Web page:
Sumithra peries looking back in nostalgia-By Uditha Devapriya Source:Island Sri Lanka’s oldest living filmmaker, Sumitra Peries, stands shoulder to shoulder with South Asia’s pioneering woman artist-intellectuals, including her childhood heroine, Minnette de Silva. Yet, barring a comprehensive biography by Vilasnee Tampoe-Hautin, no writer has attempted to locate her life and work in the pantheon of South Asian cinema. A version of this article appeared in Himal Mag Southasia late last month. The cinema of South Asia blows up in a riot of colour and spectacle, offering a melange of romance, action, and history. Despite its modest scale, this is one of the biggest film industries in the world, worth around 180 billion rupees (roughly 2.4 billion dollars) in India alone. Today, it has transformed into a category of its own, mixing different genres and, at least in India, earning the apt moniker “masala cinema.” However, while many scholars have written ...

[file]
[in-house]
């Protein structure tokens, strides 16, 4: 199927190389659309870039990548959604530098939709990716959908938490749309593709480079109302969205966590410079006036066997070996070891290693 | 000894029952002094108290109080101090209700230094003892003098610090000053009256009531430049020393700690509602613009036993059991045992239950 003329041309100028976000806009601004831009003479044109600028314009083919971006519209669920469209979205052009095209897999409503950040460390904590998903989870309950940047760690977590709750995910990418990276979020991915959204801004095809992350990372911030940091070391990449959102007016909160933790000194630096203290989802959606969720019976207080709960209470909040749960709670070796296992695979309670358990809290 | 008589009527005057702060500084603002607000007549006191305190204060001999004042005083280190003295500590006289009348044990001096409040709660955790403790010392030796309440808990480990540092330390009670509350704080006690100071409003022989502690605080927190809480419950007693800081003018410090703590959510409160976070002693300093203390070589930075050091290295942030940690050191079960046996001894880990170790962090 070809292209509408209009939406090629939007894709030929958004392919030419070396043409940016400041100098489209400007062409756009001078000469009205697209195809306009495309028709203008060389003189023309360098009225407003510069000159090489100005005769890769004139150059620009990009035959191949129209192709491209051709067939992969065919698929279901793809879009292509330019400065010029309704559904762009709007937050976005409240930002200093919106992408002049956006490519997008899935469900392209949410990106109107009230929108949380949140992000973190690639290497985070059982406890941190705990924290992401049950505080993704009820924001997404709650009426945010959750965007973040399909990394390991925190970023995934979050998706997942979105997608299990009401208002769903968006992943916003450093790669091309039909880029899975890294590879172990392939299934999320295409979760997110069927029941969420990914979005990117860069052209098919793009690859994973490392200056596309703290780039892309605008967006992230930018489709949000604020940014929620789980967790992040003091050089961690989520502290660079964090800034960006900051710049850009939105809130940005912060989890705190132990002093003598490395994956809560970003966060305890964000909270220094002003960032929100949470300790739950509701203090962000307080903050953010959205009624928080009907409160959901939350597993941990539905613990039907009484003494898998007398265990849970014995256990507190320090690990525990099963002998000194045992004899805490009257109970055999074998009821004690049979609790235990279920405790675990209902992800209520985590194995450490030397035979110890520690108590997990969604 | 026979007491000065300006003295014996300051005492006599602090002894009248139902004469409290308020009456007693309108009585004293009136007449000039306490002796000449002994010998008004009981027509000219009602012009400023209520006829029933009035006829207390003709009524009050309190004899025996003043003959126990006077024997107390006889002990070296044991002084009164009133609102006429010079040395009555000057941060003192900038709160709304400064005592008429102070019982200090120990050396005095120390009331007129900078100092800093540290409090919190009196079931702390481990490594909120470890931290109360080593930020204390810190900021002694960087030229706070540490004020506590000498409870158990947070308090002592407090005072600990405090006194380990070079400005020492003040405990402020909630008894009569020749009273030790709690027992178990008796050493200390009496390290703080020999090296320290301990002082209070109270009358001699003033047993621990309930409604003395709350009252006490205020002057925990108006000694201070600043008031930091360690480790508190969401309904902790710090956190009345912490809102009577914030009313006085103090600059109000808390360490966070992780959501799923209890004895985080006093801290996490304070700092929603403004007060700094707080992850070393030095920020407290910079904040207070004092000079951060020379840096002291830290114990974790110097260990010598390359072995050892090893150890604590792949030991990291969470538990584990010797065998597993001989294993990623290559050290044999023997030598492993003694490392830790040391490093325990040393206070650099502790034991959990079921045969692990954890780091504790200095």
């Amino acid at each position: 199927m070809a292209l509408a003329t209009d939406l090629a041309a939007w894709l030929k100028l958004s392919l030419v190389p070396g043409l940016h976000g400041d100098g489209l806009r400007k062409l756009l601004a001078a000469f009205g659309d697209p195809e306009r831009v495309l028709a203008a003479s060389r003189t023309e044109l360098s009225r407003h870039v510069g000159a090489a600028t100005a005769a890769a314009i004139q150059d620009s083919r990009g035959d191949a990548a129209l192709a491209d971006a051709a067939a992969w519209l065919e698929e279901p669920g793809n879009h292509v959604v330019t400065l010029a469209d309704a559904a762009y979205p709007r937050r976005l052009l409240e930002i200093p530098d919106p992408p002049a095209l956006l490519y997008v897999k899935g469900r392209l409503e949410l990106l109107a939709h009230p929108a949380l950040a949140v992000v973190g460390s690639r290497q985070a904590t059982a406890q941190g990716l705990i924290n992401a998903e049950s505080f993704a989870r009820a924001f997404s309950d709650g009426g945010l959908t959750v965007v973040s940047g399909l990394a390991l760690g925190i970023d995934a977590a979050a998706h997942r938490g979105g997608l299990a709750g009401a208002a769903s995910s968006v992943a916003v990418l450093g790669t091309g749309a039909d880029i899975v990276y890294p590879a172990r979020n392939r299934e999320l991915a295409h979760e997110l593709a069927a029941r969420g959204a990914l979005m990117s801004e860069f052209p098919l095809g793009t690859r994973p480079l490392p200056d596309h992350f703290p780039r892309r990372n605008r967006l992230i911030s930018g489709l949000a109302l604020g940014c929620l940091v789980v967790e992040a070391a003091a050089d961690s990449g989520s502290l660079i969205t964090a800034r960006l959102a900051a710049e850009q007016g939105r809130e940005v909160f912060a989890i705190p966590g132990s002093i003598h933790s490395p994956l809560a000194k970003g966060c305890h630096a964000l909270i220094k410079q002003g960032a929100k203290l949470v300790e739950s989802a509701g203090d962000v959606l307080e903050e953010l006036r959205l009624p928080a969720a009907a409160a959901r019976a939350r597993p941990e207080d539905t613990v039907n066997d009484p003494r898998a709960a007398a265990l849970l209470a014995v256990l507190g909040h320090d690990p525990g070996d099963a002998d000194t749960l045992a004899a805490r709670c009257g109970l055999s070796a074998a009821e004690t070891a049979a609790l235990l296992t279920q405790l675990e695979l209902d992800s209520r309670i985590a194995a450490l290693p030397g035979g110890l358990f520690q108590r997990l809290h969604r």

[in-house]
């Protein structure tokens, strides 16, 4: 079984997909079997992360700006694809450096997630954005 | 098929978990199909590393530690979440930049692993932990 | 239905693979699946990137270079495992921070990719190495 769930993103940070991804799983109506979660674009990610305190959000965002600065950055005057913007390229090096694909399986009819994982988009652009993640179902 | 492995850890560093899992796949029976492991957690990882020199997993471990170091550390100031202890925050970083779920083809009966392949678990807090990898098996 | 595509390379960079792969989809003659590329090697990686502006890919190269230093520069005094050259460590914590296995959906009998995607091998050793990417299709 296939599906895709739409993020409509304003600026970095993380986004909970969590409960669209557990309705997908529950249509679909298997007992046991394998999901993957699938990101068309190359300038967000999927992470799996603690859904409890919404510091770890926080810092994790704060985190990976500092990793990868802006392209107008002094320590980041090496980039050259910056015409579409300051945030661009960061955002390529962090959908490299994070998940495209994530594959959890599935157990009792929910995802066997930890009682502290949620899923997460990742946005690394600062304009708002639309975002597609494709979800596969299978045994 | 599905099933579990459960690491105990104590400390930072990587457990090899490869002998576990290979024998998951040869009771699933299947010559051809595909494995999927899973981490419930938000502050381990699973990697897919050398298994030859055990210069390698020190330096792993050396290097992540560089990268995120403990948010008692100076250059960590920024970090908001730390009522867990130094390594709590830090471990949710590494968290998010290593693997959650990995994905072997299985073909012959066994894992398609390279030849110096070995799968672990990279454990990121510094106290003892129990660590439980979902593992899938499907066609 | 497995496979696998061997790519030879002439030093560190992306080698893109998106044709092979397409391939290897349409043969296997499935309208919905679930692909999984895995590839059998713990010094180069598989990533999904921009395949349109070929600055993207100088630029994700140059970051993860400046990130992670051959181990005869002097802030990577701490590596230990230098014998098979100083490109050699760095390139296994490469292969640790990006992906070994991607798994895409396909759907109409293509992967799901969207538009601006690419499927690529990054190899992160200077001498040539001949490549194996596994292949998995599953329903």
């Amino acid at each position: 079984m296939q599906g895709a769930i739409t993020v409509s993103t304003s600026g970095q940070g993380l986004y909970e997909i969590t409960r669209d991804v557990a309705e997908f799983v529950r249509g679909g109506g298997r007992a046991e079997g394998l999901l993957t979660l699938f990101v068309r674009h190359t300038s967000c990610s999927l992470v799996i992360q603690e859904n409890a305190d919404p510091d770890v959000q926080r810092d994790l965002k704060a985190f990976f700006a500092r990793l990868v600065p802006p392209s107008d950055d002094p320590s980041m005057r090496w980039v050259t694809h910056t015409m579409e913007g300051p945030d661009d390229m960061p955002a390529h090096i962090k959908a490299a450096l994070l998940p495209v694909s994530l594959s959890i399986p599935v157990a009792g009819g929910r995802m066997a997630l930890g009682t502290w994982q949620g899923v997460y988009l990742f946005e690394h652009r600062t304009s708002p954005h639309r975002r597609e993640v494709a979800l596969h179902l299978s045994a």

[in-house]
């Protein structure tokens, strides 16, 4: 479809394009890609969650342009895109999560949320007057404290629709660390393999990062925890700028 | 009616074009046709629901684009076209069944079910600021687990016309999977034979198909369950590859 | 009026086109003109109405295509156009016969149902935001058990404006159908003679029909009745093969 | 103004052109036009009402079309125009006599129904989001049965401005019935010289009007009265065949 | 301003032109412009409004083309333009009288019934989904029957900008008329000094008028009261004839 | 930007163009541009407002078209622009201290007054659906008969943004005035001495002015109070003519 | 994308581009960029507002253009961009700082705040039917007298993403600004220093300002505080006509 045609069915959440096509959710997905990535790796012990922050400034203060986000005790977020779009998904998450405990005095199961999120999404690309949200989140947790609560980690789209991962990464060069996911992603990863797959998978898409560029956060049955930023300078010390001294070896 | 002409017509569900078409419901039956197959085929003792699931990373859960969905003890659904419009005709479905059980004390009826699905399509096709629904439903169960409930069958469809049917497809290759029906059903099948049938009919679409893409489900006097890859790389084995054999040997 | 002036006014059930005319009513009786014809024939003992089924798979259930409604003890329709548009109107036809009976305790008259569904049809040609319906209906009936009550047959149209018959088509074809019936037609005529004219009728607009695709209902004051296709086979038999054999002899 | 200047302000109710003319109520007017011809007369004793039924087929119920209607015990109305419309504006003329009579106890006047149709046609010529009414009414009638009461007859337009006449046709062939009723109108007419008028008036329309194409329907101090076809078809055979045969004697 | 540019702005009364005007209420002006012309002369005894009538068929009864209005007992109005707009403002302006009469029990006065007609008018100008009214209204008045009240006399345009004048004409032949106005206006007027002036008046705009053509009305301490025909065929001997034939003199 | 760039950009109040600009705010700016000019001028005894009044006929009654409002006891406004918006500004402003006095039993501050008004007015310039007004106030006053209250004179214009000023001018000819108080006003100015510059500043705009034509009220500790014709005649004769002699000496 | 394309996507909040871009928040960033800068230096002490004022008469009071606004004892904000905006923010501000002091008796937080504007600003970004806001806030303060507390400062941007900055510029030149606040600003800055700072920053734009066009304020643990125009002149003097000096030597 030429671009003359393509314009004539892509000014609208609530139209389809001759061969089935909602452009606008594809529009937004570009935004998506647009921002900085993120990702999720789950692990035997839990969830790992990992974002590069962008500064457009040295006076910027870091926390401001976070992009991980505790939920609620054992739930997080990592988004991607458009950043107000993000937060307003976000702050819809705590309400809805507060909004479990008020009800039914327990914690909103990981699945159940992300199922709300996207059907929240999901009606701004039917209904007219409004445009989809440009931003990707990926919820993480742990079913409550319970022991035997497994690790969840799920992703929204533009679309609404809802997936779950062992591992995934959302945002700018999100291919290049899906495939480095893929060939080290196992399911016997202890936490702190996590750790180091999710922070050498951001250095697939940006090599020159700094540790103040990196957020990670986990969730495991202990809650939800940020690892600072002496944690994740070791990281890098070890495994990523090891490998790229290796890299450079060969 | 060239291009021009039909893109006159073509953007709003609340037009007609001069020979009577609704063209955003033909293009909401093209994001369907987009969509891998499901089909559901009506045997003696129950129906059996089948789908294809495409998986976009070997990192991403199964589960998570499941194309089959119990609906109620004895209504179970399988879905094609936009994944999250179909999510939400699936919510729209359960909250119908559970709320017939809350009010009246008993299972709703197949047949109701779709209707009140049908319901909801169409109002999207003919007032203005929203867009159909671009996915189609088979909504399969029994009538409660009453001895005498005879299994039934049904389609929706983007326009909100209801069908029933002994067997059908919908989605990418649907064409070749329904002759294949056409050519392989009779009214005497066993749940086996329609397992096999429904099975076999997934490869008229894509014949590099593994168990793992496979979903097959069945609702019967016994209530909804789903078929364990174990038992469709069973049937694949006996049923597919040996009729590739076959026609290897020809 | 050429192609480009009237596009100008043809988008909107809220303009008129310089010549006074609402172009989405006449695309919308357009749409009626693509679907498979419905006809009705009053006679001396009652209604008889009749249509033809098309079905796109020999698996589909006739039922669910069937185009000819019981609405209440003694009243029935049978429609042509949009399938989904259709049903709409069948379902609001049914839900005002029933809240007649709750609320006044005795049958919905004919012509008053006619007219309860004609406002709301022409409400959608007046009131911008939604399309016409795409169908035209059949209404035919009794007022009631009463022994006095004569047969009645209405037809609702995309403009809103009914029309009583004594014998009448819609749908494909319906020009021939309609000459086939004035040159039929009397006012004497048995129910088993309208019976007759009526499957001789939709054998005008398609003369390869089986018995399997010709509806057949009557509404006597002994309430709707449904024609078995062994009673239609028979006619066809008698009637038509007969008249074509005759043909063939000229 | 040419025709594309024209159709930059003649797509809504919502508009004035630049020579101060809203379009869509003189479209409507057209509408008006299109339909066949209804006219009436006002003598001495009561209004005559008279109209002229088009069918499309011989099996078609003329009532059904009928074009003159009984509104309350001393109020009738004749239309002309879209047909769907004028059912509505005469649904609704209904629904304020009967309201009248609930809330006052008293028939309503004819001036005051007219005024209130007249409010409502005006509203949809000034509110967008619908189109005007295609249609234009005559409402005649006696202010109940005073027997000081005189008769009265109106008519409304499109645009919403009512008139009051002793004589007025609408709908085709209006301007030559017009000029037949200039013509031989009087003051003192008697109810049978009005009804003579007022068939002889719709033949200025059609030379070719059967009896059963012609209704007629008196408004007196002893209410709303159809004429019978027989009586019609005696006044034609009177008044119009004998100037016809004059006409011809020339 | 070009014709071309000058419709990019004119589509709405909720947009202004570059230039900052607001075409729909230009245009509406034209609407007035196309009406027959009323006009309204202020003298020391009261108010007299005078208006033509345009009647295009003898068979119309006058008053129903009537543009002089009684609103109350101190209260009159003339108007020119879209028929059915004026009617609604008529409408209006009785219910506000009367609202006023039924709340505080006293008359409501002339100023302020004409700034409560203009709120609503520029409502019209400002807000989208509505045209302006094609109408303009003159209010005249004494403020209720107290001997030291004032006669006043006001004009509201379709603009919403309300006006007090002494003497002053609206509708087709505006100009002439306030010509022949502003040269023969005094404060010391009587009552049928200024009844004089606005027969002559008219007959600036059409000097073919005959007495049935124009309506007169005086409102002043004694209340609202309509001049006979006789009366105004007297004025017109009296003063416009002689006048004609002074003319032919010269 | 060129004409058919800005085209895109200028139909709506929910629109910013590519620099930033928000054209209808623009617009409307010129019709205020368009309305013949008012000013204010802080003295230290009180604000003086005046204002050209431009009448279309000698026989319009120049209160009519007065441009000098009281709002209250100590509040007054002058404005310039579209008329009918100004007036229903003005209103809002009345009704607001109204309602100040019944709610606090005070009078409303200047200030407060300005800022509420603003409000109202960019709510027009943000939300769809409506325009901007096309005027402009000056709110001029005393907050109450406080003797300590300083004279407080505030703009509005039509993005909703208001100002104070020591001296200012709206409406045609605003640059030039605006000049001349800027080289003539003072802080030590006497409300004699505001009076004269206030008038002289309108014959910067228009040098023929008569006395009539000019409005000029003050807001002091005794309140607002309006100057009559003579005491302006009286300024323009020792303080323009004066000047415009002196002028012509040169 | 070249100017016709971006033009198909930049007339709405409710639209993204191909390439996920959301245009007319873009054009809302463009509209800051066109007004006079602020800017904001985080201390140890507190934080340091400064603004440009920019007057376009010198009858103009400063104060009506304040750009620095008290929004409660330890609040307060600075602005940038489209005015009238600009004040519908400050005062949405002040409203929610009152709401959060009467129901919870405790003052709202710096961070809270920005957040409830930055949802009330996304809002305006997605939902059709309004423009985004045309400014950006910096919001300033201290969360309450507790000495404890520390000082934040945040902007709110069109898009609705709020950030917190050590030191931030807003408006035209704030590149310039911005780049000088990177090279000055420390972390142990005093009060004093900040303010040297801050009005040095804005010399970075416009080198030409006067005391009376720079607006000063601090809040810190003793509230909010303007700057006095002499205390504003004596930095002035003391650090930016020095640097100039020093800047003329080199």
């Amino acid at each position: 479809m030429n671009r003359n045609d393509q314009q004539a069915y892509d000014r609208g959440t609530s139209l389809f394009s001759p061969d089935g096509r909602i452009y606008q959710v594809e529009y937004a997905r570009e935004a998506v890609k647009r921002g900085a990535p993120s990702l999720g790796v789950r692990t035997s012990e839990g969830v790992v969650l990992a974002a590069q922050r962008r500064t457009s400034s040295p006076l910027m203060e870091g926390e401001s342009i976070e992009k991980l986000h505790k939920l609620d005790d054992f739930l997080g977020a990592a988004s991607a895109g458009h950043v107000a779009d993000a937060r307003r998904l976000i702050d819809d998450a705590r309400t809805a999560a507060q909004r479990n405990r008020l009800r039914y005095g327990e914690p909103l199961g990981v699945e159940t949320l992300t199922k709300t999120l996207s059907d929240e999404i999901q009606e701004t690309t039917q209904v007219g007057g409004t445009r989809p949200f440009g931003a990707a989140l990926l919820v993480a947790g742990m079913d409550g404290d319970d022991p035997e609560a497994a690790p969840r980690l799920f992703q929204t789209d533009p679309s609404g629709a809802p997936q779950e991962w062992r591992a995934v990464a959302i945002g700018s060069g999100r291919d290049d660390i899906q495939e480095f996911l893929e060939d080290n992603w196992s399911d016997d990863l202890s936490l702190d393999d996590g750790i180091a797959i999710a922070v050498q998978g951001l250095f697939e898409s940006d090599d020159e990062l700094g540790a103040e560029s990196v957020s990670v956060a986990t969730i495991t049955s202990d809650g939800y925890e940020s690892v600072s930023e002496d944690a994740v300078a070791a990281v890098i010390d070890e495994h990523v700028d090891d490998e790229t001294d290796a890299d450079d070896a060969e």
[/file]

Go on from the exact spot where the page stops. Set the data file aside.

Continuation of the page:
Read More →

Looking back: Sagara Jalaya-By Uditha Devapriya Source:Island The first Sinhala film I saw was Chandi Shyama. It did not, I confess, leave much of a good impression on me. The second, Madol Doowa, caught my fancies. The third did not catch my fancies, but it left a better impression. This was Sagara Jalaya. Sumitra Peries’s fifth film, Sagara Jalaya is considered among her best work today. Yet, in another sense, it is hardly considered at all. While critics and writers are willing to ascribe to it the high place it occupies today, they do not pay to it the kind of attention they readily give to Sumitra’s other films, most prominently Gehenu Lamayi and Ganga Addara. That is hardly a fate suffered by Sagara Jalaya only, of course: critics also ignore her later work, in particular Sakman Maluwa, which to me shows Sumitra at her most mature. But in the case of Sagara Jalaya, a more difficult film, the omission seems more ...

Read More →